Much more on the mend today and determined to do very little in the realm of strenuousness. Organized my presentation materials, worked on some poems(okay, eyed them warily and moved them around on the table) ate leftover Chinese food (nothing takes care of those sinuses like general tso's chicken) baked an apple pie (okay, by "baked" I mean took from the freezer carton and cooked in the oven for an hour.) I did manage started a little idle online early Christmas shopping. After a couple of shopping-in-the-December-frigidness related crying jaunts last year, I'm only shopping for presents online. I'm not a person who hates shopping, per se, but a person who hates shopping for things--things which are either usually not there, too expensive, or not really what I want / but I'll take what I can get. Not to mention the task getting said things home, anything larger or unweildy than a medium-sized bag, on the bus or train. The kind of shopping I like is the kind where you wander around the store and miraculuously find just the thing you didn't even know you wanted or needed and it's perfect. If I go looking for something, I usually wind up frustrated or dissappointed. Not to mention pre-Christmas Chicago downtown crowds and hysteria are an absolute nightmare. So presents are coming exclusively through the internet this year, and hopefully early enough so I'm not obsessing that last week like usual.

Grocery stores are an even greater trauma. Many a time before I succumbed to the luxury of getting them delivered, you might find me dazed in the middle of the Dominicks', list forgotten at home, 2 out of three ingrediants for what I'm making, frantically trying to figure what I'd forgotten, if I could afford it, how much more could I carry the signifigant distance back to my apartment. It didn't help that unless I wanted to do my shopping at eleven pm (occasionally happened), or get up early before work to do it (not ever going to happen) I had to do it Sunday, with everyone else in Edgewater apparantly, including old surly people nearly running you down with their carts and entire families toting five or six kids running amok. If I made it to the line, it was a good fifteen minutes before I got out of there, only to have, of course, overloaded myself, those plastic handles digging grooves in my hands and messing my back all up. Now, I go online once or twice a month, a few clicks (I pretty much get the same things every order) and I'm set for weeks at a time for like an extra $8 (plus whatever I tip the delivery guy), and it's delivered to my door. No existential crises in front of frozen foods. No tears over the produce.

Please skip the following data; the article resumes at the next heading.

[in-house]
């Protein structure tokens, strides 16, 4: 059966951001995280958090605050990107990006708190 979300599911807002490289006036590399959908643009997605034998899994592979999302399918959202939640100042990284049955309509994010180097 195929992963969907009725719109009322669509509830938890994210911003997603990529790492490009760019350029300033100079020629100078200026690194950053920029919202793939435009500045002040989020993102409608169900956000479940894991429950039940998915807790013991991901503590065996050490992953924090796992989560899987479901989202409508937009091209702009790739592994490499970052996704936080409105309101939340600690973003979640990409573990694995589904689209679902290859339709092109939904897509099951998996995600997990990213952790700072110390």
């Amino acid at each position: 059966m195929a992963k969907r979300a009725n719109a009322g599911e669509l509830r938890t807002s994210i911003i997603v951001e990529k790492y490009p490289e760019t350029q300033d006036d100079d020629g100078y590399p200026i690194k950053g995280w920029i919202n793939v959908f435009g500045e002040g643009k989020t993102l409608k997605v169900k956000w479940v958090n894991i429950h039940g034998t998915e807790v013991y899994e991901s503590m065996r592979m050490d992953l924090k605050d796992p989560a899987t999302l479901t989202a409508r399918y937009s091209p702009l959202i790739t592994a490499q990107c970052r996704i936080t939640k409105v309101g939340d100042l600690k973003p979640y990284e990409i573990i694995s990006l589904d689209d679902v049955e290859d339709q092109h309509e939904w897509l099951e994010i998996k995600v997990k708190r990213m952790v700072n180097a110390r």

Friday, November 03, 2006

typhoid mary

So my measly little cold last week has landed me with some the worst can't breathe, can hardly talk, congestion I've ever witnessed. I think my immune system was still vulnerable from my last instance of the plague, and turned something usually mildly annoying into full blown nastiness. I barely made it through my shift last night I was so miserable. I had to back out on my DvA reading tonight with after hours with many apologies, stayed home from work today, and spent most of the day on my couch. Not a bad place to be if I felt at all better than this. I'm hoping my voice is something like normal for an author presentation on Monday for class. All I know is, I've got my eye trained on blissfull Thanksgiving week, which, with the exception of classes on Monday, I have all week off. I feel like I've been running non-stop since September with various personal dramas, school, editing stuff, illnesses, no real weekends to speak of, no recoup time. And this is always the worst time for me mentally. I'm wary of psychiatrists and their plethora of drugs for everthing, I suspect I have a touch of seasonal affective disorder (along with social anxiety disorder, but I prefer to think of it as charming shyness) and since these trends aren't debilitating, I can live with them--"normal" and "healthy" is all relative, I suppose. But lately I feel...tense is the best word and everything is actully going pretty great creative-wise, relationship-wise, I should be basking, not stressing. I think I just need a long hot can amazingly work wonders...

Wednesday, November 01, 2006

the mother load

Guess where I will be two weekends from now..
Most certainly here.

dgp & other news

We've reached the end of the reading period, and have a full box of what look to be great manuscripts, so I should be able to respond to all of them by Christmas at the very least. Thanks to all for submitting.

The Traffic in Women is now available for sale at the site, and needs only to be assembled which I plan to do whilst watching Veronica Mars, season 2 (OMG--the awesomeness) tonight.

I also have a poem up at from the fever almanac Thanks to the very rockin Simone Muench for putting it up (and writing me such an awesome blurb for the book..)